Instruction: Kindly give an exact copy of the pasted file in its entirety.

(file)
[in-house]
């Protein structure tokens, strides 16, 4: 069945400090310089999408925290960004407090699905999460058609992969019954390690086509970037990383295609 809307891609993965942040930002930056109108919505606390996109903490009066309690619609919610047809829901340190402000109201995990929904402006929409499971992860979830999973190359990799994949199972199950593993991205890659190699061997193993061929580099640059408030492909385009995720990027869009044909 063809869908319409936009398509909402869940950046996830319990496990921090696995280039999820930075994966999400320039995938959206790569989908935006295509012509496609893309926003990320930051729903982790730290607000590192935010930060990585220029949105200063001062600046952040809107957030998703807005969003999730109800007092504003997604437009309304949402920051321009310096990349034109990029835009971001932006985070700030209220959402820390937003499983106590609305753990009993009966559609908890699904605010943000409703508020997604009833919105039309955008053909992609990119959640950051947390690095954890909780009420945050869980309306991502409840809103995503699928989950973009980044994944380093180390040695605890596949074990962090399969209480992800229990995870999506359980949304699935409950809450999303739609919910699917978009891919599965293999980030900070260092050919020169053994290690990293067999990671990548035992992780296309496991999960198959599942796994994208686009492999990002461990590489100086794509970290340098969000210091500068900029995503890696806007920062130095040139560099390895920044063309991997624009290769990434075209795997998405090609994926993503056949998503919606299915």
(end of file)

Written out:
[in-house]
């Protein structure tokens, strides 16, 4: 069945400090310089999408925290960004407090699905999460058609992969019954390690086509970037990383295609 809307891609993965942040930002930056109108919505606390996109903490009066309690619609919610047809829901340190402000109201995990929904402006929409499971992860979830999973190359990799994949199972199950593993991205890659190699061997193993061929580099640059408030492909385009995720990027869009044909 063809869908319409936009398509909402869940950046996830319990496990921090696995280039999820930075994966999400320039995938959206790569989908935006295509012509496609893309926003990320930051729903982790730290607000590192935010930060990585220029949105200063001062600046952040809107957030998703807005969003999730109800007092504003997604437009309304949402920051321009310096990349034109990029835009971001932006985070700030209220959402820390937003499983106590609305753990009993009966559609908890699904605010943000409703508020997604009833919105039309955008053909992609990119959640950051947390690095954890909780009420945050869980309306991502409840809103995503699928989950973009980044994944380093180390040695605890596949074990962090399969209480992800229990995870999506359980949304699935409950809450999303739609919910699917978009891919599965293999980030900070260092050919020169053994290690990293067999990671990548035992992780296309496991999960198959599942796994994208686009492999990002461990590489100086794509970290340098969000210091500068900029995503890696806007920062130095040139560099390895920044063309991997624009290769990434075209795997998405090609994926993503056949998503919606299915």